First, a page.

In the arena of the sacred, the orchestra of fundamentalist political Islam plays even now an ancient melody in auditoria designed to combat tedium, as if they were created to perform a single melody whose title changes according to its performers: ‘the symphony of heresy’, or ‘the corrupting hymn’. Some of these ‘heretics’, who do not see any heresy at all in their so-called ‘heresy’, prefer to call it the prelude to ‘Songs of Terrorism’, or ‘Terrorism’s Symphony’ if you want an artistic-sounding name.
BY THE SAME CATEGORY, as a technical designation, groups of extremist political Islam are termed ‘fundamentalists’, although the word ‘fundamentalist’ by itself is not a term accurate enough to be synonymous with these extremist political Islam movements labelled ‘fundamentalist’. To avoid delving into the world of terminology and definitions, we will keep this designation ‘fundamentalists’ here as a synonym for ‘extremist political Islam groups’.
Even those who dispute the license for both fundamentalists and non-fundamentalists to issue fatwas, nevertheless issue fatwas prohibiting the arts in general, and the acoustic arts in particular, in order to give the illusion of achieving a ‘consensus’, so that this in turn becomes a comprehensive settled issue, so to speak. In fact, any ‘consensus’ on this prohibition is more readily ratified by fundamentalists than non-fundamentalists.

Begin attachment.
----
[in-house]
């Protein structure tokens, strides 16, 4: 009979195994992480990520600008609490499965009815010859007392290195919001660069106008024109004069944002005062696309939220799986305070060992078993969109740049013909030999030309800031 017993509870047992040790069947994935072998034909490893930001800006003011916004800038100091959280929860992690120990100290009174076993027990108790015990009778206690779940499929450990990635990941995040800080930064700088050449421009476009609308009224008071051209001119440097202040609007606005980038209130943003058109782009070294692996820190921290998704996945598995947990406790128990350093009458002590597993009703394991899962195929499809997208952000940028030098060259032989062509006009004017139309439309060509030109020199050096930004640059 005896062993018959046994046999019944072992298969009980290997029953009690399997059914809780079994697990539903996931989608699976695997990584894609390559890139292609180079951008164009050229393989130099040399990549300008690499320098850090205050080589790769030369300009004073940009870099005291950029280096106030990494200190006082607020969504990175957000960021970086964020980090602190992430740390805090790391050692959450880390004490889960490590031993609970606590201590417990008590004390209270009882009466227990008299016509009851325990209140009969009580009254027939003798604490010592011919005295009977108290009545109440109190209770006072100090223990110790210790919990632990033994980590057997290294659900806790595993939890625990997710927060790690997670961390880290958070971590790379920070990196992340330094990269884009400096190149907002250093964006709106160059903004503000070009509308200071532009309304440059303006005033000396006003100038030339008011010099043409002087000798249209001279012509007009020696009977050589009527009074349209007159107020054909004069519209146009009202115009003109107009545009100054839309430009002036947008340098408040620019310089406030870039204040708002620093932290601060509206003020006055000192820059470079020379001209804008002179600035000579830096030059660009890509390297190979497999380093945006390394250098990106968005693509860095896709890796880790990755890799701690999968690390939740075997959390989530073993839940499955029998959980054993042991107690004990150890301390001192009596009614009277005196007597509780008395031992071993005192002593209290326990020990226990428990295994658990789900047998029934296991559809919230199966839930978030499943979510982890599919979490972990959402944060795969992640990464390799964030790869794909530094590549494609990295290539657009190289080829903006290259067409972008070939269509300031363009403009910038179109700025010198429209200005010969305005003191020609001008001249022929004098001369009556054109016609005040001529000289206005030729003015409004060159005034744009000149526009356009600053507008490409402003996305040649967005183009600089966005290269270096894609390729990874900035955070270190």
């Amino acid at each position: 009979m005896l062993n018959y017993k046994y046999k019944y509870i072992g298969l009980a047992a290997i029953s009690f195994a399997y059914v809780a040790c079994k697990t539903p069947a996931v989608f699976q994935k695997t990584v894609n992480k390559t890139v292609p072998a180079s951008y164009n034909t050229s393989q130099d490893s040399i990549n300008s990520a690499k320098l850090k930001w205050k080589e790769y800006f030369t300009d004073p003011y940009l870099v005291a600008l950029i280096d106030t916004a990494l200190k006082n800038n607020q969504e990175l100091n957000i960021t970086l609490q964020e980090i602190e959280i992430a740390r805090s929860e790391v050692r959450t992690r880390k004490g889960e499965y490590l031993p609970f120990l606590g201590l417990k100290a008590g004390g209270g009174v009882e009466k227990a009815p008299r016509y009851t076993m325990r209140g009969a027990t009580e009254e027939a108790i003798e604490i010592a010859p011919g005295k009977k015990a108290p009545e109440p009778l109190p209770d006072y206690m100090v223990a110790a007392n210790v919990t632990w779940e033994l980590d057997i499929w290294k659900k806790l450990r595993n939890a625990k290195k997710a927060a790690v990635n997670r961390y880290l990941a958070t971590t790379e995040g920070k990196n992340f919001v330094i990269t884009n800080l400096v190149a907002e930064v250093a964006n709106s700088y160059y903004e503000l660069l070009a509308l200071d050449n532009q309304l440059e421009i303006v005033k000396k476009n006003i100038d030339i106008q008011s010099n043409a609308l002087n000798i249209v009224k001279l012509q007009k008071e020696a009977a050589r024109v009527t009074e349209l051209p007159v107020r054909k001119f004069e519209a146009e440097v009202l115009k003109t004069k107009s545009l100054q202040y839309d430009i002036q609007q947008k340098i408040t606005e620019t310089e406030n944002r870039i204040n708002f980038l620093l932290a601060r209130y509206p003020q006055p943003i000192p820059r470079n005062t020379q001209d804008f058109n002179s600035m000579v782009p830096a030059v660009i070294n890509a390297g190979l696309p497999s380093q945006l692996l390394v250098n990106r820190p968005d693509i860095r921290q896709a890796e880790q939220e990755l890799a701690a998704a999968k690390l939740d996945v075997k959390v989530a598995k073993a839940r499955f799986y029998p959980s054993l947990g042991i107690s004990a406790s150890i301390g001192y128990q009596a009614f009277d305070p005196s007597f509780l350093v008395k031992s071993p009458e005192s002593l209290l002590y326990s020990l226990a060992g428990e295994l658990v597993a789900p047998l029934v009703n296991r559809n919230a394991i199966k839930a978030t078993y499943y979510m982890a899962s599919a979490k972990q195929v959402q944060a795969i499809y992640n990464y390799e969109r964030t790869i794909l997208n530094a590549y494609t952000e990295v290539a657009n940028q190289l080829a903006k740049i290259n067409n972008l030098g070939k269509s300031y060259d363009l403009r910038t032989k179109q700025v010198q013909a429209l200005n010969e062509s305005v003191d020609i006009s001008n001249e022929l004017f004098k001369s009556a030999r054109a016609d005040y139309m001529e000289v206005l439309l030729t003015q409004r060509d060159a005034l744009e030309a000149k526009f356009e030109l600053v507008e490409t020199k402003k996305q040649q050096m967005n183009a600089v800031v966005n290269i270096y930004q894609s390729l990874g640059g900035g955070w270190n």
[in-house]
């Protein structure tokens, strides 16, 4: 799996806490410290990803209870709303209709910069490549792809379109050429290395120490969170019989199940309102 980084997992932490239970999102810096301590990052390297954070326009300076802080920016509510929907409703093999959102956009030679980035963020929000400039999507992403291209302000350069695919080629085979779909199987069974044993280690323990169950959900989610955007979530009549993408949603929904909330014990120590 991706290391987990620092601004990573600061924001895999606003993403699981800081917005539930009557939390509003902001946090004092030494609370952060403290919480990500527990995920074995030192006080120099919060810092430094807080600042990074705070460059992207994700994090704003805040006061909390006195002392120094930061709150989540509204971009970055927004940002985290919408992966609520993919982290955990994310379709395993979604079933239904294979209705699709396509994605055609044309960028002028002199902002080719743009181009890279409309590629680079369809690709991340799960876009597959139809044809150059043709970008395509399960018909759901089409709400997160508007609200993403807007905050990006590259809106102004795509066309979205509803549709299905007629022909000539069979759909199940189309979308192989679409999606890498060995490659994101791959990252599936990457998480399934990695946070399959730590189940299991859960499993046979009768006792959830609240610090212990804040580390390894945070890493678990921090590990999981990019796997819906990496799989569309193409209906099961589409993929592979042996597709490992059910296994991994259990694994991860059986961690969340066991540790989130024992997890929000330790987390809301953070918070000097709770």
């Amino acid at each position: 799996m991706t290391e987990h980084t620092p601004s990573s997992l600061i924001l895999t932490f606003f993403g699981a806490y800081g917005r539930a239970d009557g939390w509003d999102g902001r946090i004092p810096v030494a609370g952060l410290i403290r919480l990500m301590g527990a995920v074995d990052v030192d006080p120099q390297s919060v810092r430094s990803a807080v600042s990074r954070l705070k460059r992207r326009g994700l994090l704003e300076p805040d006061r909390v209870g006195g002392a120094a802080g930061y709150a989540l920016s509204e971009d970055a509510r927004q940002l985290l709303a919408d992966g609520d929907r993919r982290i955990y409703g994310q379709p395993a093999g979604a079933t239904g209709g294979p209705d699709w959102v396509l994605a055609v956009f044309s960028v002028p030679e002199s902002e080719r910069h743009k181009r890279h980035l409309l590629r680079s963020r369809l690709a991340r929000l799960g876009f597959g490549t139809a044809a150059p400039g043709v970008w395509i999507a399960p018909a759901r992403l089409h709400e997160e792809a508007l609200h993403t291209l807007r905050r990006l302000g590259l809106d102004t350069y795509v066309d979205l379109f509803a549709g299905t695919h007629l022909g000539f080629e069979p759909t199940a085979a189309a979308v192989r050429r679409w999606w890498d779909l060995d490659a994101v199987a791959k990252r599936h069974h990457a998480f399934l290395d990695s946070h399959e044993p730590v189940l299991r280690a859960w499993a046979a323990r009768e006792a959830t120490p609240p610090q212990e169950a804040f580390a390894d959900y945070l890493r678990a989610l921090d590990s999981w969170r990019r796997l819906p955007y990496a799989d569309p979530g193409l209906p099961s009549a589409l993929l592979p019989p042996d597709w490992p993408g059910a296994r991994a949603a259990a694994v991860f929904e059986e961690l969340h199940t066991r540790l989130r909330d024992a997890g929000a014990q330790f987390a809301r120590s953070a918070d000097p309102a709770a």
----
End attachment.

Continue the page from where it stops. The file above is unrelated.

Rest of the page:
We will not enter here into the field of jurisprudential/legal research – albeit that such research no less important than objective scientific research if one wishes to understand, and confront, the tendency or culture of extremism among Muslims. We will therefore not address the issue of the prohibition of the arts from a jurisprudential perspective; what we are discussing here is the prohibition of the arts that progresses with a logic and a perspective that differs to a greater or lesser degree from the traditional logic that critics adopt with respect to these fundamentalists.
Art negatively affects the ability of fundamentalists to control people’s minds